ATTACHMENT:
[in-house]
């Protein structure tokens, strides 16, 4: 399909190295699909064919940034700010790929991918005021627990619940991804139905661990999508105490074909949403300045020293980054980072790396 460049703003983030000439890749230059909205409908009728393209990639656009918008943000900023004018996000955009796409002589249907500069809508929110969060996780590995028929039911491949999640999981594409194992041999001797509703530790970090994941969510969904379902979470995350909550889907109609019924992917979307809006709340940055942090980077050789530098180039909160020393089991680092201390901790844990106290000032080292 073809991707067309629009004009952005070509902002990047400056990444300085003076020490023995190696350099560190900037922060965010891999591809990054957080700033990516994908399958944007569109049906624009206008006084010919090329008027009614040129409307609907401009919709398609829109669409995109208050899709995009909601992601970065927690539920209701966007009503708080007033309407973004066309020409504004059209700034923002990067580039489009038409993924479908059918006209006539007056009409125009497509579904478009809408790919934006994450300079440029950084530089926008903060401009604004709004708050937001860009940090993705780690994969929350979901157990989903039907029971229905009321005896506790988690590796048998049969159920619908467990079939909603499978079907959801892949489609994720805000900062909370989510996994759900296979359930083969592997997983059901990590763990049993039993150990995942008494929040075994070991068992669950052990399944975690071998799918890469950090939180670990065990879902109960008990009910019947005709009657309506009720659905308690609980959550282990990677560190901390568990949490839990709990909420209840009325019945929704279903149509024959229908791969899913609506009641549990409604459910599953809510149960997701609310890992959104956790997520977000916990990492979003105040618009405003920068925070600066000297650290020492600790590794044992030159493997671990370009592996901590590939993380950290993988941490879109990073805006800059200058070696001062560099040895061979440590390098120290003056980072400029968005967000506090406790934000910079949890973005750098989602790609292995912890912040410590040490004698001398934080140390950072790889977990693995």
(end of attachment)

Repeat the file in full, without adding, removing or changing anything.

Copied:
[in-house]
């Protein structure tokens, strides 16, 4: 399909190295699909064919940034700010790929991918005021627990619940991804139905661990999508105490074909949403300045020293980054980072790396 460049703003983030000439890749230059909205409908009728393209990639656009918008943000900023004018996000955009796409002589249907500069809508929110969060996780590995028929039911491949999640999981594409194992041999001797509703530790970090994941969510969904379902979470995350909550889907109609019924992917979307809006709340940055942090980077050789530098180039909160020393089991680092201390901790844990106290000032080292 073809991707067309629009004009952005070509902002990047400056990444300085003076020490023995190696350099560190900037922060965010891999591809990054957080700033990516994908399958944007569109049906624009206008006084010919090329008027009614040129409307609907401009919709398609829109669409995109208050899709995009909601992601970065927690539920209701966007009503708080007033309407973004066309020409504004059209700034923002990067580039489009038409993924479908059918006209006539007056009409125009497509579904478009809408790919934006994450300079440029950084530089926008903060401009604004709004708050937001860009940090993705780690994969929350979901157990989903039907029971229905009321005896506790988690590796048998049969159920619908467990079939909603499978079907959801892949489609994720805000900062909370989510996994759900296979359930083969592997997983059901990590763990049993039993150990995942008494929040075994070991068992669950052990399944975690071998799918890469950090939180670990065990879902109960008990009910019947005709009657309506009720659905308690609980959550282990990677560190901390568990949490839990709990909420209840009325019945929704279903149509024959229908791969899913609506009641549990409604459910599953809510149960997701609310890992959104956790997520977000916990990492979003105040618009405003920068925070600066000297650290020492600790590794044992030159493997671990370009592996901590590939993380950290993988941490879109990073805006800059200058070696001062560099040895061979440590390098120290003056980072400029968005967000506090406790934000910079949890973005750098989602790609292995912890912040410590040490004698001398934080140390950072790889977990693995």